Login : Advocate | Client
Home Post Your Case My Account Law College Law Library

Report No. 70

Chapter 60

Right to Recover Possession

Section 62

60.1. Introductory.-

Dealing still, with the right of the mortgagor, the Act deals in section 62 specially with the right of a usufructuary mortgagor to recover possession. The query that would naturally arise is-where was the need to have a special provision for the right of the usufructuary mortgagor, when section 60-the general section relating to "redemption"-already provides for re-transfer of possession by the mortgagee to the mortgagor consequential on redemption? For answering this query, it is necessary to draw attention to certain features of section 60.

60.2. Redemption-limitations, of.-

The right of redemption connotes the "right to pay" the mortgage-money and get back the property. Where the mortgagee is entitled to remain in possession till the mortgage-debt is wholly discharged from the rents and profits of the property, the mortgagor will not have the right to "pay" and clear off the encumbrance. He will have to allow that debt to be wiped out from the usufruct of the property alone. The mortgagor's right to get back the property after the debt has been cleared in this manner is not a right of "redemption". It is simply a right of recovering possession. Such a right is provided for in clause (a) of section 64.

Section 60 deals with a right of redemption, i.e., a right to require the mortgagee, on payment of the mortgage-money, to do the various acts referred to in that section. It applies to all mortgages generally. Section 62 is a special provision which is supplementary to the general provisions of section 60, and deals with usufructuary mortgages only. It provides for a right to recover possession from the usufructuary mortgagee in the two cases specified.

Although a suit for redemption of a usufructuary mortgage necessarily involves a prayer for possession and is, in substance, a suit for possession, a suit under section 62 is not necessarily a suit for redemption. For, in a case falling within clause (a) of section 62, the mortgagor is not entitled to pay the mortgage-money and claim back the property. He has to allow the mortgagee to continue in possession till the mortgage debt is paid off from the usufruct of the property itself. His suit for possession is, therefore, not one for "redemption".1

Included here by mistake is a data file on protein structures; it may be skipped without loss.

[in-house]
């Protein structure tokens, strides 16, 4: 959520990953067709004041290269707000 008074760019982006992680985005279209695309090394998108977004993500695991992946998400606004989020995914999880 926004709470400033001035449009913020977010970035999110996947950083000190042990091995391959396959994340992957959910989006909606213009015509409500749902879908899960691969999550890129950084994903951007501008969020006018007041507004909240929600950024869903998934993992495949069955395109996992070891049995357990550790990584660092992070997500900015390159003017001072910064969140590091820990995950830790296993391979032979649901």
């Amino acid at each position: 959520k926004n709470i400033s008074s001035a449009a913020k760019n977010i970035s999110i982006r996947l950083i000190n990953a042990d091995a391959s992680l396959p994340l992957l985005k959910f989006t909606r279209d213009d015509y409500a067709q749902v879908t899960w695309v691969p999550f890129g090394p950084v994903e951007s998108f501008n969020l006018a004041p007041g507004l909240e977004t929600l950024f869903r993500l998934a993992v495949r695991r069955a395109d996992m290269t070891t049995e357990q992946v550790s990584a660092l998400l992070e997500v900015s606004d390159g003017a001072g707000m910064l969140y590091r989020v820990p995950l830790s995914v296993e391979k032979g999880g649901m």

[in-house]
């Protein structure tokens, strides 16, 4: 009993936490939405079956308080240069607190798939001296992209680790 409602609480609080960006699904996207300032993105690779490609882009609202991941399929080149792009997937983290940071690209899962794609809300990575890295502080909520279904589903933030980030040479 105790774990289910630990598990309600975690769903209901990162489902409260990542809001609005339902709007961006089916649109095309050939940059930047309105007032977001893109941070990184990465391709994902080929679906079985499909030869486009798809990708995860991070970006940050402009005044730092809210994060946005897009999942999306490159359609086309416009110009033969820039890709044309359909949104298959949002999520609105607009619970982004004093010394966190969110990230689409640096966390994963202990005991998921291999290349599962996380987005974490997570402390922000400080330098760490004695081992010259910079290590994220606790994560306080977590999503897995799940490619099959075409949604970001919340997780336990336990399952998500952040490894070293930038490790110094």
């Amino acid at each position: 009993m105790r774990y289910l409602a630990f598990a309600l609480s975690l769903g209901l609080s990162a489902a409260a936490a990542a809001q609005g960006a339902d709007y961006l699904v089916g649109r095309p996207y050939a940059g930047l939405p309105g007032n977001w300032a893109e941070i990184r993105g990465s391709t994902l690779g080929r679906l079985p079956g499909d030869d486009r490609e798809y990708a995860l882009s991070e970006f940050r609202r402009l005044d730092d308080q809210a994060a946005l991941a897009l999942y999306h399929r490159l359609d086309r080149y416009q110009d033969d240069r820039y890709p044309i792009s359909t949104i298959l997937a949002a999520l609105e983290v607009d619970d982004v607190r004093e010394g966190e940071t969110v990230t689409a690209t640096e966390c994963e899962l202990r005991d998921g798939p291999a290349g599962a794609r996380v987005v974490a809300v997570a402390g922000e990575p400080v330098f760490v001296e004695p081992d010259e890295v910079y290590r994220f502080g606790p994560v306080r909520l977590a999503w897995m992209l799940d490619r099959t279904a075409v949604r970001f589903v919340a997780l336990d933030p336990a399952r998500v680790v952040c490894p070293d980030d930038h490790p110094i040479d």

1. AIR 1957 Pat 452 (455);

AIR 1946 All 400 (402);

AIR 1930 Mad 160 (166).

60.3. Section 62.- This is what section 62 provides-

"62. In the case of a usufructuary mortgage, the mortgagor has a right to recover possession of the property together with the mortgage-deed and all documents relating to the mortgaged property which are in the possession or power of the mortgagee-

(a) where the mortgagee is authorised to pay himself the mortgage-money from the rents and profits of the property-when such money is paid;

(b) where the mortgagee is authorized to pay himself from such rents and profits or any part thereof a part only of the mortgage money-when the term (if any), prescribed for the payment of the mortgage money has expired and the mortgagor pays or tenders to the mortgagee the mortgage money or the balance thereof or deposits it in Court as hereinafter provided."

Clause (a) is concerned with the case where the entire mortgage money is to be paid out of the receipts. Clause (b) is concerned with the case where only a part of the mortgage money is to be so paid.

60.4. Position in England.-

In England, the position of a mortgagee who is to continue in possession till the satisfaction of the mortgage-money by reception of the rents and profits is that of a tenant by elegit, and as soon as the principal amount and interest are satisfied his estate ceases and the mortgagor may maintain an ejectment too. This corresponds1 broadly to the provision in clause (a) of a section 62. Where the right of the usufructuary mortgagee to possession is automatically determined by the terms of the contract, the mortgagor can maintain an action for ejectment against the mortgagee.